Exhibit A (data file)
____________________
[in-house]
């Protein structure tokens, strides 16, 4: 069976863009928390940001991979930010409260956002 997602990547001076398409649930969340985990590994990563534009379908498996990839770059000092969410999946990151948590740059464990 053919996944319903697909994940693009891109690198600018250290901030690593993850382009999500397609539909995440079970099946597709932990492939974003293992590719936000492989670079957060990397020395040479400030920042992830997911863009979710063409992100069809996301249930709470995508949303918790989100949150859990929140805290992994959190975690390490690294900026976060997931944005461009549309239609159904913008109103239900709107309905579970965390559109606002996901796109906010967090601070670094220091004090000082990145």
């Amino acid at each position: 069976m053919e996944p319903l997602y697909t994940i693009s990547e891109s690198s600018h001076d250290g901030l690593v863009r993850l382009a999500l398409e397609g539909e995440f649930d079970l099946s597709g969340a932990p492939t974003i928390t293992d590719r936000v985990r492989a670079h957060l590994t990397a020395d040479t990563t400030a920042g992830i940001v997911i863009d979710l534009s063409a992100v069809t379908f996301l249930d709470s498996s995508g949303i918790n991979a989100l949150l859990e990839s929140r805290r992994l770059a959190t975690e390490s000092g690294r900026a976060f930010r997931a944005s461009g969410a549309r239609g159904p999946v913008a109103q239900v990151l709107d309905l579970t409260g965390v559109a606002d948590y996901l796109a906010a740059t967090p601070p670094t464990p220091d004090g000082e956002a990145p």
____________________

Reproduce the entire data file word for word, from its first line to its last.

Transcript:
[in-house]
């Protein structure tokens, strides 16, 4: 069976863009928390940001991979930010409260956002 997602990547001076398409649930969340985990590994990563534009379908498996990839770059000092969410999946990151948590740059464990 053919996944319903697909994940693009891109690198600018250290901030690593993850382009999500397609539909995440079970099946597709932990492939974003293992590719936000492989670079957060990397020395040479400030920042992830997911863009979710063409992100069809996301249930709470995508949303918790989100949150859990929140805290992994959190975690390490690294900026976060997931944005461009549309239609159904913008109103239900709107309905579970965390559109606002996901796109906010967090601070670094220091004090000082990145």
């Amino acid at each position: 069976m053919e996944p319903l997602y697909t994940i693009s990547e891109s690198s600018h001076d250290g901030l690593v863009r993850l382009a999500l398409e397609g539909e995440f649930d079970l099946s597709g969340a932990p492939t974003i928390t293992d590719r936000v985990r492989a670079h957060l590994t990397a020395d040479t990563t400030a920042g992830i940001v997911i863009d979710l534009s063409a992100v069809t379908f996301l249930d709470s498996s995508g949303i918790n991979a989100l949150l859990e990839s929140r805290r992994l770059a959190t975690e390490s000092g690294r900026a976060f930010r997931a944005s461009g969410a549309r239609g159904p999946v913008a109103q239900v990151l709107d309905l579970t409260g965390v559109a606002d948590y996901l796109a906010a740059t967090p601070p670094t464990p220091d004090g000082e956002a990145p």